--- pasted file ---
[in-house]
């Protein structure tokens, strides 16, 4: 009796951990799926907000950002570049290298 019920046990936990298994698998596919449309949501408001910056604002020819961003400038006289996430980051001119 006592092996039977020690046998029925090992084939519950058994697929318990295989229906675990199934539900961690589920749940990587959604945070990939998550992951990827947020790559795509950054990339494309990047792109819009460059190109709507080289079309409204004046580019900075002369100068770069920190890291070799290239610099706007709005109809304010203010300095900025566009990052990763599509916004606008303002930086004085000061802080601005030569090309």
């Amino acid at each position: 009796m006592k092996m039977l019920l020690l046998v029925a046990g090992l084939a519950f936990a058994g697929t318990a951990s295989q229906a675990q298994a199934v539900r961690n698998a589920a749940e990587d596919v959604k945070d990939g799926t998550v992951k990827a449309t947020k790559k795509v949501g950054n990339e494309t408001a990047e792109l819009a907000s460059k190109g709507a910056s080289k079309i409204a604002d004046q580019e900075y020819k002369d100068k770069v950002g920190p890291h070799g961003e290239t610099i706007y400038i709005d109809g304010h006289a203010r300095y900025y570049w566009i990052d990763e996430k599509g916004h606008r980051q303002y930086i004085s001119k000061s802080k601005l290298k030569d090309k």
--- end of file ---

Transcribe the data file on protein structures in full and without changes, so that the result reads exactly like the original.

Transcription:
[in-house]
């Protein structure tokens, strides 16, 4: 009796951990799926907000950002570049290298 019920046990936990298994698998596919449309949501408001910056604002020819961003400038006289996430980051001119 006592092996039977020690046998029925090992084939519950058994697929318990295989229906675990199934539900961690589920749940990587959604945070990939998550992951990827947020790559795509950054990339494309990047792109819009460059190109709507080289079309409204004046580019900075002369100068770069920190890291070799290239610099706007709005109809304010203010300095900025566009990052990763599509916004606008303002930086004085000061802080601005030569090309």
């Amino acid at each position: 009796m006592k092996m039977l019920l020690l046998v029925a046990g090992l084939a519950f936990a058994g697929t318990a951990s295989q229906a675990q298994a199934v539900r961690n698998a589920a749940e990587d596919v959604k945070d990939g799926t998550v992951k990827a449309t947020k790559k795509v949501g950054n990339e494309t408001a990047e792109l819009a907000s460059k190109g709507a910056s080289k079309i409204a604002d004046q580019e900075y020819k002369d100068k770069v950002g920190p890291h070799g961003e290239t610099i706007y400038i709005d109809g304010h006289a203010r300095y900025y570049w566009i990052d990763e996430k599509g916004h606008r980051q303002y930086i004085s001119k000061s802080k601005l290298k030569d090309k």